In a cross-cultural setting, we have had missteps and misunderstands simply because of the difference of language or culture. But the Uganda 2018 team found some wonderful commonalities even though they were dealing with cultural differences in worship (Anglican versus American Evangelical), teaching style (lecture to seated students versus hands-on discovery by active students) and even worship music styles. Here are some wonderful “crossings of the border,” so to speak, that came through impromptu and unexpected moments!

Andy Matroka writes, “After the training was complete on the third day, we had a short time of worship. Nathan (their Ugandan translator) was a bit hesitant about doing this; I don’t think he knew what we were talking about. However, Nicholas (KidZ team member) passed out some lyrics to a couple songs and led the first song with his guitar. The Ugandans were quite fascinated by this. We then asked them to share a Ugandan song with us—and went back and forth like this for a few songs!

This seemed to bring everyone a lot closer and raised the level of enthusiasm for everyone. We had only planned for two songs each, but ended up doing more because everyone kept asking for ‘just one more’! The worship time was a fun time for all. In just a few minutes of sharing songs from each culture, all of could see how the Lord works in our hearts.”

In a discussion with Nathan the next day, Andy asked how Nathan thought the teachers were receiving the training. He told Andy that the teachers initially came to the training out of a sense of obligation—but that now, they were coming because they didn’t want to miss out on what they are learning!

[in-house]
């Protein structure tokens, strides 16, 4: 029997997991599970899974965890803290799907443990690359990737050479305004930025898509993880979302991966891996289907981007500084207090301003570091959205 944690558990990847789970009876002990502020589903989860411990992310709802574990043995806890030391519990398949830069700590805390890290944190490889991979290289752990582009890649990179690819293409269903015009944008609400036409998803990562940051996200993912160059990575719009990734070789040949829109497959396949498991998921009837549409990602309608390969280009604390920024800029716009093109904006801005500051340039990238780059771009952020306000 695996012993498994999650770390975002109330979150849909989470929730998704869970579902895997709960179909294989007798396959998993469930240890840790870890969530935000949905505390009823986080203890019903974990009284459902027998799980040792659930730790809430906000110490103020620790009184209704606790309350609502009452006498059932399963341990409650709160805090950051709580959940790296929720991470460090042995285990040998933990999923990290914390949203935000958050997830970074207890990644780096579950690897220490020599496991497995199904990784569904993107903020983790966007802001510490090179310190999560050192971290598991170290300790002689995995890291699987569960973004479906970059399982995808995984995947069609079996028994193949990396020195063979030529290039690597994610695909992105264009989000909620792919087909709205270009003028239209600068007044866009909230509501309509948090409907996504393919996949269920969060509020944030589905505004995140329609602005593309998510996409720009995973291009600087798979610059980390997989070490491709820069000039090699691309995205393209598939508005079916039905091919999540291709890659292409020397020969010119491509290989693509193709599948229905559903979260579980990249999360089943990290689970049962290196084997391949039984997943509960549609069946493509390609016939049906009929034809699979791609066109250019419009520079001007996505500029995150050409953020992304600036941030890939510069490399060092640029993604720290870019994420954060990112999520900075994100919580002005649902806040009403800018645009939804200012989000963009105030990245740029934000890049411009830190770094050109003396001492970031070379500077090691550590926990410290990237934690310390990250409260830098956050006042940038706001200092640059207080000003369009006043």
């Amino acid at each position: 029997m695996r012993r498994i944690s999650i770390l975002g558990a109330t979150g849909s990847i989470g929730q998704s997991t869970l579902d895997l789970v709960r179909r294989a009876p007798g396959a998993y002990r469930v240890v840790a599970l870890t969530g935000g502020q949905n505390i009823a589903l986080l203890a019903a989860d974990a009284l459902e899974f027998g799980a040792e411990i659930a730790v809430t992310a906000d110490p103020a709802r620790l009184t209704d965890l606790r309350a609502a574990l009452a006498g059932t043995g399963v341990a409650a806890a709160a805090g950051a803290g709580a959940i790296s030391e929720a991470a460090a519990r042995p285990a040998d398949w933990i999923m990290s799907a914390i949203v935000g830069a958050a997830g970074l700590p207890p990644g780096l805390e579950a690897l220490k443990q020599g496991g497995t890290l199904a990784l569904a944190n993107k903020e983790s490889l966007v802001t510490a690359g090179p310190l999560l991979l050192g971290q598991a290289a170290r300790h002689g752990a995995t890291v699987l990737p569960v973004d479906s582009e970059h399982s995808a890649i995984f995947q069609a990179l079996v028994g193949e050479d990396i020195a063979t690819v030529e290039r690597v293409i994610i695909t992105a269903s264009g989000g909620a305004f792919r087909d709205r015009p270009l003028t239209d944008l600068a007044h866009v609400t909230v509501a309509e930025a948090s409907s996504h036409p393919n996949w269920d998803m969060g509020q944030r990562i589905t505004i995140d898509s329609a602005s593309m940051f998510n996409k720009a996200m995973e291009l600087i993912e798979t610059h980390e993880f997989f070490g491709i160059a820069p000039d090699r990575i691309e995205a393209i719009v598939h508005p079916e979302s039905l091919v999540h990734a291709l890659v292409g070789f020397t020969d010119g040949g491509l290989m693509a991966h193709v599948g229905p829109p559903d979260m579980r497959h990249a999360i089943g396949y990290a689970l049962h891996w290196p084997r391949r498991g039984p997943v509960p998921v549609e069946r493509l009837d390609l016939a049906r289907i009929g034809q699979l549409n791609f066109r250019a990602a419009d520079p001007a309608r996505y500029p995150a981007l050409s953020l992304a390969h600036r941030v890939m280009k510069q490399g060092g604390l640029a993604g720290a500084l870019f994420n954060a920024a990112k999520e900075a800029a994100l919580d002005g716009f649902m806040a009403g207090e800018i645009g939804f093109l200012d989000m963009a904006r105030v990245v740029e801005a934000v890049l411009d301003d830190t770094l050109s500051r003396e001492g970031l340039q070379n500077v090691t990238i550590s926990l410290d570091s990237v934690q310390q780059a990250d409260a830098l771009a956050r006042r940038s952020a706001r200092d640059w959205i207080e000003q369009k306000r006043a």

When it came time for the KidZ trainees to be the teachers, there were great moments of cross-cultural fun. Instead of a lecture, or even storytelling, here is some of what happened:

For David & Goliath, the teachers selected a David and a Goliath, some Philistines and some Israelites from the students. David tussled with Goliath and the Israelites chased the Philistines out of the classroom. The teachers had made up a song they taught to the kids, followed by some application questions. Participating like this was new to the kids.

For Joshua and the Battle of Jericho, the kids used water bottles for the priests use as trumpets, a cardboard box became the Ark and stood for the wall—and fell down! This group also did a song with lyrics they had made up and with hand clapping.

Once the teachers realized what they could do to help kids fully understand the Bible stories, they were delighted. It wasn’t hard to get them to transcend cultural norms so that they could involve kids in a variety of ways! KidZ training crossed the cultural boundaries and won hearts!

You, too, can cross the border (literally and figuratively!) while serving on a KidZ at Heart team in another country. KidZ at Heart trainings are now used in more than 40 countries, including the United States. Get started today!